Rapper Pusha T performs at Echostage. A longtime member of the duo The Clipse, his solo career took off after a guest spot on Kanye West's 2010 album “My Beautiful Dark Twisted Fantasy.” (Kyle Gustafson/For The Washington Post)

If you love rap music, you already like the guy — but Pusha T is still fighting for his big moment.

“This is my time, this is my hour,” the rapper sneered at Echostage a few ticks before 1 a.m. Sunday. “This is my pain, this is my name, this is my power.”

That 20-word promulgation also kicks off “My Name Is My Name,” the Virginia rapper’s first proper solo album after the unfortunate evaporation of Clipse, a beloved rap duo that Pusha T formed with his brother Malice in the ’90s.

The brothers’ 2006 album, “Hell Hath No Fury,” stands as a 21st-century rap classic and a postcard from when hip-hop was first migrating from America’s streets to America’s blogs. Since the duo’s split, Pusha T has signed with Kanye West’s G.O.O.D. Music label, making him a deputy to a pop superhero who has famously described himself as “the nucleus.”

But if we’re talking about rap music exclusively, Pusha T might be the nucleus. His 20-song performance at Echostage felt like a crowd-pleasing salvo delivered from the very center of hip-hop.

He was street and pop — recounting his years in the drug trade and more recent trips to Hawaii to collaborate with West. He was north and south — a streetwise enunciator whose scoff resembled a drawl. And at 36, he is both a veteran and an underdog whose audience spanned hip-hop’s fractious generations.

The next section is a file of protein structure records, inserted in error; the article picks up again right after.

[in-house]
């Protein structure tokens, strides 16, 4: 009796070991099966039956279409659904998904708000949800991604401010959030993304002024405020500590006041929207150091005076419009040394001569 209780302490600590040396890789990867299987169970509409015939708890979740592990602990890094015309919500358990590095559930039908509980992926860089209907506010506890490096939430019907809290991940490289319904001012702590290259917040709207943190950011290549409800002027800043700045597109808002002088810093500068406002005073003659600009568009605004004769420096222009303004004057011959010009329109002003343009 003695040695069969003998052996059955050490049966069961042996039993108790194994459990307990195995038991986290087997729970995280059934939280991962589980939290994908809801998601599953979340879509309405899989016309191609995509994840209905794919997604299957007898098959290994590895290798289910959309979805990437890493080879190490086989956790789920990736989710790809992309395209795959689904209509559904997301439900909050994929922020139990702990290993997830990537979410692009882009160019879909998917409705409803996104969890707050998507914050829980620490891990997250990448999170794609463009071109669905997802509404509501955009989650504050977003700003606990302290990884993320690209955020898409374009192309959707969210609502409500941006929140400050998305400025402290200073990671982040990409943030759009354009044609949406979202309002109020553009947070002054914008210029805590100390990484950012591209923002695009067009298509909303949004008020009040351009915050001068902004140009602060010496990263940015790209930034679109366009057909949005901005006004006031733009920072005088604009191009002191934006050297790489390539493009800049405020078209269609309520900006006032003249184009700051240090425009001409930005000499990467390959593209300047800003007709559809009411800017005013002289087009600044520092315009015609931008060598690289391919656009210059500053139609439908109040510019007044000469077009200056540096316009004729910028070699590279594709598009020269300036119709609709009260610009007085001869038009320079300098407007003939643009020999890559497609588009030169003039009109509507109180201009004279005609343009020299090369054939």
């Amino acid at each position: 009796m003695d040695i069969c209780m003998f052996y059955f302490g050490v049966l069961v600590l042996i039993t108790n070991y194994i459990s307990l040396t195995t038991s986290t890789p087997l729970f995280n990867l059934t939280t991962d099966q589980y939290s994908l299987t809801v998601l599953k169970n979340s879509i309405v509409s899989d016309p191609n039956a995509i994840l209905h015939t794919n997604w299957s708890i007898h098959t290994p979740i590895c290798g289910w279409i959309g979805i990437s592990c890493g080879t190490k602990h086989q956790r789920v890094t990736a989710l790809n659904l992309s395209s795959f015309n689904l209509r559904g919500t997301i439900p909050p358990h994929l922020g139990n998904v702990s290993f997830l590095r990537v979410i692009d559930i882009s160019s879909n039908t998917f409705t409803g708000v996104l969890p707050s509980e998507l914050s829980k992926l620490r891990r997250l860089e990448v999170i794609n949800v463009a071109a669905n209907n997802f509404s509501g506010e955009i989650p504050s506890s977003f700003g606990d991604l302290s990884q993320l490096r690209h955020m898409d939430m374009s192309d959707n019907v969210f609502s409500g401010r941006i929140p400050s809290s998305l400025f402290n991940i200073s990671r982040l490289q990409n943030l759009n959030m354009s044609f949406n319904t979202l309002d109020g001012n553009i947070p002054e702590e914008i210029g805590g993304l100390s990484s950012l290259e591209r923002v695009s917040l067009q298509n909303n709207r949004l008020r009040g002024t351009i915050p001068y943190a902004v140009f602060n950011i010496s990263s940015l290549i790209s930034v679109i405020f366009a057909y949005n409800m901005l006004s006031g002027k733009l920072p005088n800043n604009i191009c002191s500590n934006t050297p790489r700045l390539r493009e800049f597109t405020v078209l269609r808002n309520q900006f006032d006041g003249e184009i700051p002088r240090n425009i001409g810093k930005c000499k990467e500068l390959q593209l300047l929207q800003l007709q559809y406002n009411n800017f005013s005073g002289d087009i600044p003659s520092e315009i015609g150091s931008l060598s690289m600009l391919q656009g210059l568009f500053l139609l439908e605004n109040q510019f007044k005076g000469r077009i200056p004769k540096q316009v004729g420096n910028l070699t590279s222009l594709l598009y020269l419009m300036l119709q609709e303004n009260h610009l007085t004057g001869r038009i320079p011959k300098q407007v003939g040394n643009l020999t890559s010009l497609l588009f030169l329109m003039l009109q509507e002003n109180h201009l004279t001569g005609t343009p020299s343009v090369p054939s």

Above all, he was a physical performer, poised in his restlessness, assigning each syllable a fresh gesture with his fists or face. His eyebrows often signaled the punch lines he was about to land, and during “Millions,” a gloomy tune about the wayward paths to riches, his arms pantomimed the pistons that might get him there.

Pusha T has been exploring similar themes for years — the dangers of the crack trade, its parallels in the rap game and the angry God who’s been watching over him the entire time.

During “Pain,” his wordplay was boastful and fabulous — “Eighteen-wheeler gorillas / Black with gold chains / Pitch bird like Steelers / Hines Ward of the crime lords / Running through this money screaming, ‘Encore!’ ” — but quickly clotted into paranoia and shame, and concluded with a prayer: “I hope God gets the message.”

Throughout his time onstage, Pusha T remained reverential to higher powers and to West, performing their collaborations “Runaway,” “Mercy” and “So Appalled.” Clad in a black T-shirt and a backward ball cap, he didn’t have any of West’s high-fashion theatricality, but he had all his verbal tenacity.

“Numbers on the Boards” — a song co-produced by West and the finest track on “My Name Is My Name” — provided the set’s pre-encore finale and its highlight, with a monotone bass pulse serving as the song’s hypnotic through-line. Over it, Pusha T rapped with a cool confidence that comes with experience, sneakers firmly planted in rap’s bull’s-eye.